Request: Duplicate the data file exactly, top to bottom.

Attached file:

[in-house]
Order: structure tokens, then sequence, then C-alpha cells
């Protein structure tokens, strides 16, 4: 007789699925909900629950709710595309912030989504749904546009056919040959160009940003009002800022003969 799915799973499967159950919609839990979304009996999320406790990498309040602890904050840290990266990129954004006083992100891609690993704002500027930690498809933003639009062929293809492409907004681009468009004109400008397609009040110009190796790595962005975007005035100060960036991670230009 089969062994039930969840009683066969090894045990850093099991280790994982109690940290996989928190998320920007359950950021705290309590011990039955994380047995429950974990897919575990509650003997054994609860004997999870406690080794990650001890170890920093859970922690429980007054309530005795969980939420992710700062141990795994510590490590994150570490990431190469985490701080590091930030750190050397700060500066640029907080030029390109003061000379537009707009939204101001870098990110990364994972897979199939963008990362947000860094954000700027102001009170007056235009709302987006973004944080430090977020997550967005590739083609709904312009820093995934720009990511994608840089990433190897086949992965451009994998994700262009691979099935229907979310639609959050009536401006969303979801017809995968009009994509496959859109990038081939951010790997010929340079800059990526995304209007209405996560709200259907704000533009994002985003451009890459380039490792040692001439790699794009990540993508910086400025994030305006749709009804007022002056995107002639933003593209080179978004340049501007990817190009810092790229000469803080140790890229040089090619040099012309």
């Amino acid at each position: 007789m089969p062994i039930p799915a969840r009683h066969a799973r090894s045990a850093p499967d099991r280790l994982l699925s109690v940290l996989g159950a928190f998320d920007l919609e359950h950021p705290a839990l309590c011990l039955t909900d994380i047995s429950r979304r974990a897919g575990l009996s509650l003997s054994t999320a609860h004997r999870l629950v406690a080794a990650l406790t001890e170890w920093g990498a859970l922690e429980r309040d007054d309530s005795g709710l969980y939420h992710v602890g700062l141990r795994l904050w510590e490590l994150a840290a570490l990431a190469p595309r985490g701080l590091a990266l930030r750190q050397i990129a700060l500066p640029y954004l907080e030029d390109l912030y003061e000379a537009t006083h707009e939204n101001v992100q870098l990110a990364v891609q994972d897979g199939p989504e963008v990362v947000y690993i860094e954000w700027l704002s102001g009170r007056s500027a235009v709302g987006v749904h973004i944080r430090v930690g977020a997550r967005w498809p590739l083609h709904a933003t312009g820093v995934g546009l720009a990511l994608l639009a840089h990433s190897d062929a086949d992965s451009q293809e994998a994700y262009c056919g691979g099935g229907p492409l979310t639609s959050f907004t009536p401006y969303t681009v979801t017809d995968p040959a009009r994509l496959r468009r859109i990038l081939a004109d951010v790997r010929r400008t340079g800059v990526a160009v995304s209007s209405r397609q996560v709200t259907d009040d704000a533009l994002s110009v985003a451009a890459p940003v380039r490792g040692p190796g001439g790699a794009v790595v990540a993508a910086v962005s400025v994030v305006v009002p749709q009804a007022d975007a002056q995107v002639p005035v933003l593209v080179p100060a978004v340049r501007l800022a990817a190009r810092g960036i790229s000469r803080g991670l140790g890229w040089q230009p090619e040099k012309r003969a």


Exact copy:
[in-house]
Order: structure tokens, then sequence, then C-alpha cells
């Protein structure tokens, strides 16, 4: 007789699925909900629950709710595309912030989504749904546009056919040959160009940003009002800022003969 799915799973499967159950919609839990979304009996999320406790990498309040602890904050840290990266990129954004006083992100891609690993704002500027930690498809933003639009062929293809492409907004681009468009004109400008397609009040110009190796790595962005975007005035100060960036991670230009 089969062994039930969840009683066969090894045990850093099991280790994982109690940290996989928190998320920007359950950021705290309590011990039955994380047995429950974990897919575990509650003997054994609860004997999870406690080794990650001890170890920093859970922690429980007054309530005795969980939420992710700062141990795994510590490590994150570490990431190469985490701080590091930030750190050397700060500066640029907080030029390109003061000379537009707009939204101001870098990110990364994972897979199939963008990362947000860094954000700027102001009170007056235009709302987006973004944080430090977020997550967005590739083609709904312009820093995934720009990511994608840089990433190897086949992965451009994998994700262009691979099935229907979310639609959050009536401006969303979801017809995968009009994509496959859109990038081939951010790997010929340079800059990526995304209007209405996560709200259907704000533009994002985003451009890459380039490792040692001439790699794009990540993508910086400025994030305006749709009804007022002056995107002639933003593209080179978004340049501007990817190009810092790229000469803080140790890229040089090619040099012309």
């Amino acid at each position: 007789m089969p062994i039930p799915a969840r009683h066969a799973r090894s045990a850093p499967d099991r280790l994982l699925s109690v940290l996989g159950a928190f998320d920007l919609e359950h950021p705290a839990l309590c011990l039955t909900d994380i047995s429950r979304r974990a897919g575990l009996s509650l003997s054994t999320a609860h004997r999870l629950v406690a080794a990650l406790t001890e170890w920093g990498a859970l922690e429980r309040d007054d309530s005795g709710l969980y939420h992710v602890g700062l141990r795994l904050w510590e490590l994150a840290a570490l990431a190469p595309r985490g701080l590091a990266l930030r750190q050397i990129a700060l500066p640029y954004l907080e030029d390109l912030y003061e000379a537009t006083h707009e939204n101001v992100q870098l990110a990364v891609q994972d897979g199939p989504e963008v990362v947000y690993i860094e954000w700027l704002s102001g009170r007056s500027a235009v709302g987006v749904h973004i944080r430090v930690g977020a997550r967005w498809p590739l083609h709904a933003t312009g820093v995934g546009l720009a990511l994608l639009a840089h990433s190897d062929a086949d992965s451009q293809e994998a994700y262009c056919g691979g099935g229907p492409l979310t639609s959050f907004t009536p401006y969303t681009v979801t017809d995968p040959a009009r994509l496959r468009r859109i990038l081939a004109d951010v790997r010929r400008t340079g800059v990526a160009v995304s209007s209405r397609q996560v709200t259907d009040d704000a533009l994002s110009v985003a451009a890459p940003v380039r490792g040692p190796g001439g790699a794009v790595v990540a993508a910086v962005s400025v994030v305006v009002p749709q009804a007022d975007a002056q995107v002639p005035v933003l593209v080179p100060a978004v340049r501007l800022a990817a190009r810092g960036i790229s000469r803080g991670l140790g890229w040089q230009p090619e040099k012309r003969a």